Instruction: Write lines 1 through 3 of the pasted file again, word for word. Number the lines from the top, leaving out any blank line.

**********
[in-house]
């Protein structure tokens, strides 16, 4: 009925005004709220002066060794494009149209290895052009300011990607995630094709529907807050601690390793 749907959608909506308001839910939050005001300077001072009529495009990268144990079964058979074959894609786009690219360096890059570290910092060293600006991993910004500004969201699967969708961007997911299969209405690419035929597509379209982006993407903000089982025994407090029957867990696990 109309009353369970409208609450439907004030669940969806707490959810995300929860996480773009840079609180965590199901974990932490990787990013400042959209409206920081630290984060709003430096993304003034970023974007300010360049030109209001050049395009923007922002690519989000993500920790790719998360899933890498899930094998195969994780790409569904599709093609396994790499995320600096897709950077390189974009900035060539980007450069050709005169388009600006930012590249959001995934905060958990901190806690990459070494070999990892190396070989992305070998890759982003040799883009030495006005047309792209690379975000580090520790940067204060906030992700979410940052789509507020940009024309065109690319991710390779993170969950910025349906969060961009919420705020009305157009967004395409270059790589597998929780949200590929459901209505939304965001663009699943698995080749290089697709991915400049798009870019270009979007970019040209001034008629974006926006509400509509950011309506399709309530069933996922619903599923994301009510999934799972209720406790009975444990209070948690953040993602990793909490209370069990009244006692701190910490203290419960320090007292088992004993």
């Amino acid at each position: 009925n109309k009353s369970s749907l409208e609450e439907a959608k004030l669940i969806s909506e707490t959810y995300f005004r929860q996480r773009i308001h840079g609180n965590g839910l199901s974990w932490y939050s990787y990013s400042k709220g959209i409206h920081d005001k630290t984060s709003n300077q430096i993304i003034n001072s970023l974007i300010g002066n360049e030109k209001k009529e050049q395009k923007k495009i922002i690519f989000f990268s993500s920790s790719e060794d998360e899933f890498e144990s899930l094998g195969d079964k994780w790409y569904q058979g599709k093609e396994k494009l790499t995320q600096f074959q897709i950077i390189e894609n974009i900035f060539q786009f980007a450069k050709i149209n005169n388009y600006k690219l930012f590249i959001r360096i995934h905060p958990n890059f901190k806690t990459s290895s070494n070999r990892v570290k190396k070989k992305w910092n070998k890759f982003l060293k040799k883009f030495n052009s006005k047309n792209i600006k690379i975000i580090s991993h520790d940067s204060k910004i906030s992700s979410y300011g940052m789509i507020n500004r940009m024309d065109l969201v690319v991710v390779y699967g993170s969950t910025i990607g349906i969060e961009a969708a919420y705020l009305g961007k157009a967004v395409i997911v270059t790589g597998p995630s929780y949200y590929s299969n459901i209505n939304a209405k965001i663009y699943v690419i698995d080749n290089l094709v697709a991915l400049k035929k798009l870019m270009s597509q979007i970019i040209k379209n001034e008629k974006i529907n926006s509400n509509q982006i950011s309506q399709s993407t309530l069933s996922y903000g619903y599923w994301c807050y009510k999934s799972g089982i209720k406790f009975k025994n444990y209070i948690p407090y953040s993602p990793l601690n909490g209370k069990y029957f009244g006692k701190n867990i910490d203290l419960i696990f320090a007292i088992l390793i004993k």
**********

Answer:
[in-house]
């Protein structure tokens, strides 16, 4: 009925005004709220002066060794494009149209290895052009300011990607995630094709529907807050601690390793 749907959608909506308001839910939050005001300077001072009529495009990268144990079964058979074959894609786009690219360096890059570290910092060293600006991993910004500004969201699967969708961007997911299969209405690419035929597509379209982006993407903000089982025994407090029957867990696990 109309009353369970409208609450439907004030669940969806707490959810995300929860996480773009840079609180965590199901974990932490990787990013400042959209409206920081630290984060709003430096993304003034970023974007300010360049030109209001050049395009923007922002690519989000993500920790790719998360899933890498899930094998195969994780790409569904599709093609396994790499995320600096897709950077390189974009900035060539980007450069050709005169388009600006930012590249959001995934905060958990901190806690990459070494070999990892190396070989992305070998890759982003040799883009030495006005047309792209690379975000580090520790940067204060906030992700979410940052789509507020940009024309065109690319991710390779993170969950910025349906969060961009919420705020009305157009967004395409270059790589597998929780949200590929459901209505939304965001663009699943698995080749290089697709991915400049798009870019270009979007970019040209001034008629974006926006509400509509950011309506399709309530069933996922619903599923994301009510999934799972209720406790009975444990209070948690953040993602990793909490209370069990009244006692701190910490203290419960320090007292088992004993």
């Amino acid at each position: 009925n109309k009353s369970s749907l409208e609450e439907a959608k004030l669940i969806s909506e707490t959810y995300f005004r929860q996480r773009i308001h840079g609180n965590g839910l199901s974990w932490y939050s990787y990013s400042k709220g959209i409206h920081d005001k630290t984060s709003n300077q430096i993304i003034n001072s970023l974007i300010g002066n360049e030109k209001k009529e050049q395009k923007k495009i922002i690519f989000f990268s993500s920790s790719e060794d998360e899933f890498e144990s899930l094998g195969d079964k994780w790409y569904q058979g599709k093609e396994k494009l790499t995320q600096f074959q897709i950077i390189e894609n974009i900035f060539q786009f980007a450069k050709i149209n005169n388009y600006k690219l930012f590249i959001r360096i995934h905060p958990n890059f901190k806690t990459s290895s070494n070999r990892v570290k190396k070989k992305w910092n070998k890759f982003l060293k040799k883009f030495n052009s006005k047309n792209i600006k690379i975000i580090s991993h520790d940067s204060k910004i906030s992700s979410y300011g940052m789509i507020n500004r940009m024309d065109l969201v690319v991710v390779y699967g993170s969950t910025i990607g349906i969060e961009a969708a919420y705020l009305g961007k157009a967004v395409i997911v270059t790589g597998p995630s929780y949200y590929s299969n459901i209505n939304a209405k965001i663009y699943v690419i698995d080749n290089l094709v697709a991915l400049k035929k798009l870019m270009s597509q979007i970019i040209k379209n001034e008629k974006i529907n926006s509400n509509q982006i950011s309506q399709s993407t309530l069933s996922y903000g619903y599923w994301c807050y009510k999934s799972g089982i209720k406790f009975k025994n444990y209070i948690p407090y953040s993602p990793l601690n909490g209370k069990y029957f009244g006692k701190n867990i910490d203290l419960i696990f320090a007292i088992l390793i004993k």